Energy Tax Credit Discussion:

  • Have you upgraded and received the federal energy tax credit?
  • What about state or local tax credits?
  • Utility rebate programs?
  • Have you installed solar?
  • Share your story!

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About the Author
I am G.E. Miller, & this is my story. My goal is financial independence ASAP. If you share that goal, join me & 10,000+ others by getting FREE email updates. You can also explore every post I have written, in order.

  • BibleDebt says:

    I had an issue with my 20+ year old furnace last year. Fortunately, I was able to save it by replacing the system board inside the furnace by ordering the part on-line. To me it was worth it to take a chance on such an old appliance. The worst thing that could happen is I would have fried everything and had to get a new one. Thanks for the heads up and detail on all the tax credits.

  • Budgeting in the Fun Stuff says:

    We haven’t upgraded anything yet since our house was built in 2004, but I’m very interested in solar power…especially since we live in Houston (tons of sun).

    I’m worried that the cost (even with 30% coming back in credits) will just be too prohibitive, but I will take a look. I will also need to look into how expensive maintenance on solar panels would be since we live in a hurricane area with frequent high winds.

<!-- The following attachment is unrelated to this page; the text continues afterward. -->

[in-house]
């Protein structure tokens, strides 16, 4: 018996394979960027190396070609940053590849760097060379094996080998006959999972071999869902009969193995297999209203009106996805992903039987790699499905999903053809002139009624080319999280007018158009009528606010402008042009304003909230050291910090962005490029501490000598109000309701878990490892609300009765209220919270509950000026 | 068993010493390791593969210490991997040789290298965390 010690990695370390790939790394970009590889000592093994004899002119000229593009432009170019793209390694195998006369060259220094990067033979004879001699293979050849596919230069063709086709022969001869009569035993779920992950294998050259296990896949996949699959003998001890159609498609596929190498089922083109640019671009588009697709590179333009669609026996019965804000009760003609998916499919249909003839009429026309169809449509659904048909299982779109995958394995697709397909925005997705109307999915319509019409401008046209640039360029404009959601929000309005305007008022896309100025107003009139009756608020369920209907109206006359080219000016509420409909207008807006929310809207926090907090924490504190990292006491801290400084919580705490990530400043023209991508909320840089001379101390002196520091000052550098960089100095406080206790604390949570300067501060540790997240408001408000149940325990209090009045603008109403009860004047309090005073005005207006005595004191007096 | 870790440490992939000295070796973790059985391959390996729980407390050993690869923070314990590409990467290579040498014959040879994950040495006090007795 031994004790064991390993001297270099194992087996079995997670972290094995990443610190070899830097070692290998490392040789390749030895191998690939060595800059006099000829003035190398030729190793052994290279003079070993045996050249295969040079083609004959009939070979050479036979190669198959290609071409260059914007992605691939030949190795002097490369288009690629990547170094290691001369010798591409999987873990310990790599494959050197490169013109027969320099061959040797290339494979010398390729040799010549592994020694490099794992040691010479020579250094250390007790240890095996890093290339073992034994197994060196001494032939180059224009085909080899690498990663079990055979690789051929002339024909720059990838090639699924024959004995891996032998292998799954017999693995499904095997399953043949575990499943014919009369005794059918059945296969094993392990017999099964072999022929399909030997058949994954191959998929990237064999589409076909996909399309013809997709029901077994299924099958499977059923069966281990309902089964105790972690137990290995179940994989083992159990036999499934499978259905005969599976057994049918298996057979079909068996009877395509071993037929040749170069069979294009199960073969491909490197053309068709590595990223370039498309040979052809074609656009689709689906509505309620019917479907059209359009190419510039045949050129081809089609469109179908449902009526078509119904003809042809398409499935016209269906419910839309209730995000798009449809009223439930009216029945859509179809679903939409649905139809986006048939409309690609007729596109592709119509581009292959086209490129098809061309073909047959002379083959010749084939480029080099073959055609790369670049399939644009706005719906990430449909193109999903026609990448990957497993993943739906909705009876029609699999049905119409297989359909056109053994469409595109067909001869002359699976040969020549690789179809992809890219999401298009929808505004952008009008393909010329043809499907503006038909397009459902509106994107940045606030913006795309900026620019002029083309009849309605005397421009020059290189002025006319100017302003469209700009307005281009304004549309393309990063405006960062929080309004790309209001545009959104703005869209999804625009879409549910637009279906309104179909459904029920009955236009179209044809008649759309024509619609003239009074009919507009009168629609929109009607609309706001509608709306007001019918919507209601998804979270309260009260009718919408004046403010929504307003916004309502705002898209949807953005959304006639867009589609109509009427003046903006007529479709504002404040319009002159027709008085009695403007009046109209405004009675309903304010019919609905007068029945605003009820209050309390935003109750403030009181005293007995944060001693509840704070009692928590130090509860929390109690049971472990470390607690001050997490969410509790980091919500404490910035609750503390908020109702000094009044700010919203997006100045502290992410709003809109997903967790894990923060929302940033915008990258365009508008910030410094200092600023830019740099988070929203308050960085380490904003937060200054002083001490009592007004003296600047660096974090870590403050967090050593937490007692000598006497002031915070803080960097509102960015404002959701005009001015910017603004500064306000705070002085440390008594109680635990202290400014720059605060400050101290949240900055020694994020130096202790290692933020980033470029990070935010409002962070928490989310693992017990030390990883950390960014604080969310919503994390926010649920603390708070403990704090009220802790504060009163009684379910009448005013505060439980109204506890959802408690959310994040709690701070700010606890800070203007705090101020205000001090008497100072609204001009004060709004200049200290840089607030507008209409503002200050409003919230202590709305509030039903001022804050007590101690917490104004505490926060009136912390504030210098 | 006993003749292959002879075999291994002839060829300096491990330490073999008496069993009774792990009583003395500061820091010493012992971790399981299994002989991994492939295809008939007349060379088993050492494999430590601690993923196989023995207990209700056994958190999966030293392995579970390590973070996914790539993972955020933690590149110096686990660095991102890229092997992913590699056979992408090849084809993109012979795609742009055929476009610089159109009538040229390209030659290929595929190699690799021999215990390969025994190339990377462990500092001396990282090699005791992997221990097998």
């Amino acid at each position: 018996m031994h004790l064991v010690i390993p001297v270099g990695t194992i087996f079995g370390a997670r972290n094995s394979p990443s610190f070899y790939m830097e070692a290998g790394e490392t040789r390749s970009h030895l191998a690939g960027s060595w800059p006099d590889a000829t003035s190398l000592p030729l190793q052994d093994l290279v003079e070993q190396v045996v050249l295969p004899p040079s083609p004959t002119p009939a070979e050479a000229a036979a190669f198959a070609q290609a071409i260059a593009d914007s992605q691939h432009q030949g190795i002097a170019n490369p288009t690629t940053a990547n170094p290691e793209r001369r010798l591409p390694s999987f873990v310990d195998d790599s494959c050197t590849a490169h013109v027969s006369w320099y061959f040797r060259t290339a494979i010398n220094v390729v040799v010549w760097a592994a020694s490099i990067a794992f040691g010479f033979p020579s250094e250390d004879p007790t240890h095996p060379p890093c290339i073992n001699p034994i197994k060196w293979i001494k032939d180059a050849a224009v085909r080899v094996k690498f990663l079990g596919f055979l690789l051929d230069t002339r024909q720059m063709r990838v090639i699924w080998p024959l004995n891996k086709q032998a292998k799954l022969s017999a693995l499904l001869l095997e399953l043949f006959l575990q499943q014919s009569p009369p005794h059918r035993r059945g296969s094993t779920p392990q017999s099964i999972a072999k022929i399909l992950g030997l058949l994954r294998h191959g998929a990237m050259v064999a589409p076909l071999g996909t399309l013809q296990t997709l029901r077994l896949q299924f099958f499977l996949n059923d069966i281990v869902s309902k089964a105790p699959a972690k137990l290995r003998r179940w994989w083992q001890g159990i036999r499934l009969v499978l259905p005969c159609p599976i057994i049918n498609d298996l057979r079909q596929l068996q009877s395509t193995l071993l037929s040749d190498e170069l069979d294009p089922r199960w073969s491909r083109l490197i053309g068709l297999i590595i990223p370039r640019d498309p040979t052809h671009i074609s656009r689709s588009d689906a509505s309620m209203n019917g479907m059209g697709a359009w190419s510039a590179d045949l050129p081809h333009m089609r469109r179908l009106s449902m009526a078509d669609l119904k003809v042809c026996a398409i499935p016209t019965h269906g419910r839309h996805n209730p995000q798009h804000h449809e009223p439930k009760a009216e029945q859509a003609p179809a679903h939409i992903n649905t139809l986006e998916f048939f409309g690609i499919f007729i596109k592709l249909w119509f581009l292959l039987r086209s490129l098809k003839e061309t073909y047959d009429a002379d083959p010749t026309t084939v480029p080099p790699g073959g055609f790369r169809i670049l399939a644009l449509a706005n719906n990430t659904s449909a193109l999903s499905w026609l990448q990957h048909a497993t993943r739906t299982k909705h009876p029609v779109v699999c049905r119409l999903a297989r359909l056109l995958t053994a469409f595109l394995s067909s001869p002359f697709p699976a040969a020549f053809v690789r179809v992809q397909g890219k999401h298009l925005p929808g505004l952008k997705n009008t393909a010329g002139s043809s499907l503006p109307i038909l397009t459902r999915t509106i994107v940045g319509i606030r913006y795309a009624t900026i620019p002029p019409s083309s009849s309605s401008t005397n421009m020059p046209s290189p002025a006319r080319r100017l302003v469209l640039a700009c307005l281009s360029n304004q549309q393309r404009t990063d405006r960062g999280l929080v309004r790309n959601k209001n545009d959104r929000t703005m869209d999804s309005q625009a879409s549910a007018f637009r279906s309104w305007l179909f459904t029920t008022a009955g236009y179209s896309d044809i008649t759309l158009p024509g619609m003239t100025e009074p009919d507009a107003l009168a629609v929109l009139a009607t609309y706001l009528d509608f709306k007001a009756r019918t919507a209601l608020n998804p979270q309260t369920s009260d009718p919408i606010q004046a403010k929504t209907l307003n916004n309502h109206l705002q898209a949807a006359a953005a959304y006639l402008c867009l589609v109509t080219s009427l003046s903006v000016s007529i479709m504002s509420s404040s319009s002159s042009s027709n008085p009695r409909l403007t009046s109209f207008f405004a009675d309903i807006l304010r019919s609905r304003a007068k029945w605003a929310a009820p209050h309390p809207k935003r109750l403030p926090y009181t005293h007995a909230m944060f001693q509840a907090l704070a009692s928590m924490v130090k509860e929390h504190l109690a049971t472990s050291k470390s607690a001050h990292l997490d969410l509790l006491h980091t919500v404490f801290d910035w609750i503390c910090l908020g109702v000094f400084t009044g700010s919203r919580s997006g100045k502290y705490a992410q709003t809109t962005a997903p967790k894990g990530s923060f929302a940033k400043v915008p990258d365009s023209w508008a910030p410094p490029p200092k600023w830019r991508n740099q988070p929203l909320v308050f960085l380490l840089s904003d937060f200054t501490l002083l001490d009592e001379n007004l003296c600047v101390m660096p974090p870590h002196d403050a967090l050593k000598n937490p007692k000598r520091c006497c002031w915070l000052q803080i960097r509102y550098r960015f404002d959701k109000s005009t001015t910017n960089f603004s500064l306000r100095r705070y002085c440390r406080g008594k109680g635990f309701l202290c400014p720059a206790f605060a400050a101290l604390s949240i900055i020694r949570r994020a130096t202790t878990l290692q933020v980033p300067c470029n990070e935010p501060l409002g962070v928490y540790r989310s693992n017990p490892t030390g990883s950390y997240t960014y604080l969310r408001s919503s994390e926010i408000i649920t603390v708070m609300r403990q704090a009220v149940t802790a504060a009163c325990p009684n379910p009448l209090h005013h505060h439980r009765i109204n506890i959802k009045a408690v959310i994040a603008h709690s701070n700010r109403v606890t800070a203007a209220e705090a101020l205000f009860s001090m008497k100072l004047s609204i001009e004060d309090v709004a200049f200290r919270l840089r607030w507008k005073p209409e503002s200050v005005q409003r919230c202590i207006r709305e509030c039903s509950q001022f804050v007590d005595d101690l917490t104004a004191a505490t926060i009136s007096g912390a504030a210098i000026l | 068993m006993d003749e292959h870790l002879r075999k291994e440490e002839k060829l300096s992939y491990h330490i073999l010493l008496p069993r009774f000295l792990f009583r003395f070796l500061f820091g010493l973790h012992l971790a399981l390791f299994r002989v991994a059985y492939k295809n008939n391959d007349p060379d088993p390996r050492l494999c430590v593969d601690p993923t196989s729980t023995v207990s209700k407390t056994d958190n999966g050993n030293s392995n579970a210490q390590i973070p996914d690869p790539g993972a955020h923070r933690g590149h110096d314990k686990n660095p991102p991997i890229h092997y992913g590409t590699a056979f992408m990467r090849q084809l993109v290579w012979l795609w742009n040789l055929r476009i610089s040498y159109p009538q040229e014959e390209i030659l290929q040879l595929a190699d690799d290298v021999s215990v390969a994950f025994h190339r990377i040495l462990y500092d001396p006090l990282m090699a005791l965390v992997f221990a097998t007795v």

• Jacob Mintz says:

      Solar power for homes is becoming affordable as solar panels prices drop and as long as the 30% Federal Energy Tax credit exists (until tax year 2016). Enetergy customers can get rebates for solar panel systems at $2.00/watt DC up to $20,000, and the installation is property tax exempted.

      Maintenance is low (only cleaning and removing dust), the panels are bolted to the roof structure (not to the shingles), so if the roof survives the wind so will the panels. I’m not sure about a hurricane though.

    • Roland says:

      A word of warning to anyone who thinks the 30% Federal Credit towards the cost of installing a residential PV system really means that. We did a PV install in 2010 on our home in Illinois, and at the time Illinois offered a 30% rebate, in addition to the federal tax credit. That would make it seem that the homeowner pays 40% of the cost of the system.

      Fast a couple of years. We finally receive the Illinois 30% cost of the project in June 2012. In February 2013 we receive a 1099G from the State of Illinois asserting that the 30% they paid is a taxable grant. We then ask the IRS about this, and their helpful agents claim that the 30% the State paid should have been deducted from the cost of the project BEFORE calculating the 30% Federal Credit.

      I’m not a math major, but what that means in Illinois is that the homeowner pays 49% of the cost, not 40%. The equation (as the IRS and the State of Illinois appear to interpret it) is for project cost X, state pays .3x, feds give you a tax credit of (x – .3x) x .3. Regardless of what the project cost is, it results in the government paying .51x, and the homeowner paying .49X. Not the deal you thought it was.